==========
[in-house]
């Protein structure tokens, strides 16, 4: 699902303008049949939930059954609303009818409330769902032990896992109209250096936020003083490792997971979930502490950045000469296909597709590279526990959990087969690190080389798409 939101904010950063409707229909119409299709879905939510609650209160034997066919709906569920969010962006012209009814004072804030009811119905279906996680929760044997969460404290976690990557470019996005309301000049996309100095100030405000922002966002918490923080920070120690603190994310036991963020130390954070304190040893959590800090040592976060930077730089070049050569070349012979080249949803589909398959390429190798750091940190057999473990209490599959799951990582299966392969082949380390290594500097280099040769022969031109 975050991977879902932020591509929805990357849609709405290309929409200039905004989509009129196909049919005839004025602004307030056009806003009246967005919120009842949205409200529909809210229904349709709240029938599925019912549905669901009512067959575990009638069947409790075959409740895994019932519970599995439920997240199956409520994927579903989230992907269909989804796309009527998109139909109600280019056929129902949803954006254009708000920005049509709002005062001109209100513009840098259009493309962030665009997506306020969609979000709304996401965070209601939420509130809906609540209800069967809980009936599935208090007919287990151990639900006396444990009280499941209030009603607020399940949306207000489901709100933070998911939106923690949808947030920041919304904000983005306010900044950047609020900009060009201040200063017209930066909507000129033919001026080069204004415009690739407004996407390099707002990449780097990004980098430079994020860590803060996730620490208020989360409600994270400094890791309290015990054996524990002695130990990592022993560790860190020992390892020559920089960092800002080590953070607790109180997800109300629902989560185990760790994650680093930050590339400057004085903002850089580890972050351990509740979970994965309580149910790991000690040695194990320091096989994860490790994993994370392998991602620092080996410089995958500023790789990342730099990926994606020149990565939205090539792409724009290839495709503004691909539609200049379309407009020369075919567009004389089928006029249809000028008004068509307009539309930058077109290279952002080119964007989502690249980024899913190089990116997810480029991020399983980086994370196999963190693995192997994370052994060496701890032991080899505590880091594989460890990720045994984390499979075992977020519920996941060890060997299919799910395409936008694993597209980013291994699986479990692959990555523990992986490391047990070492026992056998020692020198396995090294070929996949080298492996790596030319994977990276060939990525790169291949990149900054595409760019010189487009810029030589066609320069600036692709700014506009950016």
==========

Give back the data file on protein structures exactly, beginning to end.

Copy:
[in-house]
């Protein structure tokens, strides 16, 4: 699902303008049949939930059954609303009818409330769902032990896992109209250096936020003083490792997971979930502490950045000469296909597709590279526990959990087969690190080389798409 939101904010950063409707229909119409299709879905939510609650209160034997066919709906569920969010962006012209009814004072804030009811119905279906996680929760044997969460404290976690990557470019996005309301000049996309100095100030405000922002966002918490923080920070120690603190994310036991963020130390954070304190040893959590800090040592976060930077730089070049050569070349012979080249949803589909398959390429190798750091940190057999473990209490599959799951990582299966392969082949380390290594500097280099040769022969031109 975050991977879902932020591509929805990357849609709405290309929409200039905004989509009129196909049919005839004025602004307030056009806003009246967005919120009842949205409200529909809210229904349709709240029938599925019912549905669901009512067959575990009638069947409790075959409740895994019932519970599995439920997240199956409520994927579903989230992907269909989804796309009527998109139909109600280019056929129902949803954006254009708000920005049509709002005062001109209100513009840098259009493309962030665009997506306020969609979000709304996401965070209601939420509130809906609540209800069967809980009936599935208090007919287990151990639900006396444990009280499941209030009603607020399940949306207000489901709100933070998911939106923690949808947030920041919304904000983005306010900044950047609020900009060009201040200063017209930066909507000129033919001026080069204004415009690739407004996407390099707002990449780097990004980098430079994020860590803060996730620490208020989360409600994270400094890791309290015990054996524990002695130990990592022993560790860190020992390892020559920089960092800002080590953070607790109180997800109300629902989560185990760790994650680093930050590339400057004085903002850089580890972050351990509740979970994965309580149910790991000690040695194990320091096989994860490790994993994370392998991602620092080996410089995958500023790789990342730099990926994606020149990565939205090539792409724009290839495709503004691909539609200049379309407009020369075919567009004389089928006029249809000028008004068509307009539309930058077109290279952002080119964007989502690249980024899913190089990116997810480029991020399983980086994370196999963190693995192997994370052994060496701890032991080899505590880091594989460890990720045994984390499979075992977020519920996941060890060997299919799910395409936008694993597209980013291994699986479990692959990555523990992986490391047990070492026992056998020692020198396995090294070929996949080298492996790596030319994977990276060939990525790169291949990149900054595409760019010189487009810029030589066609320069600036692709700014506009950016």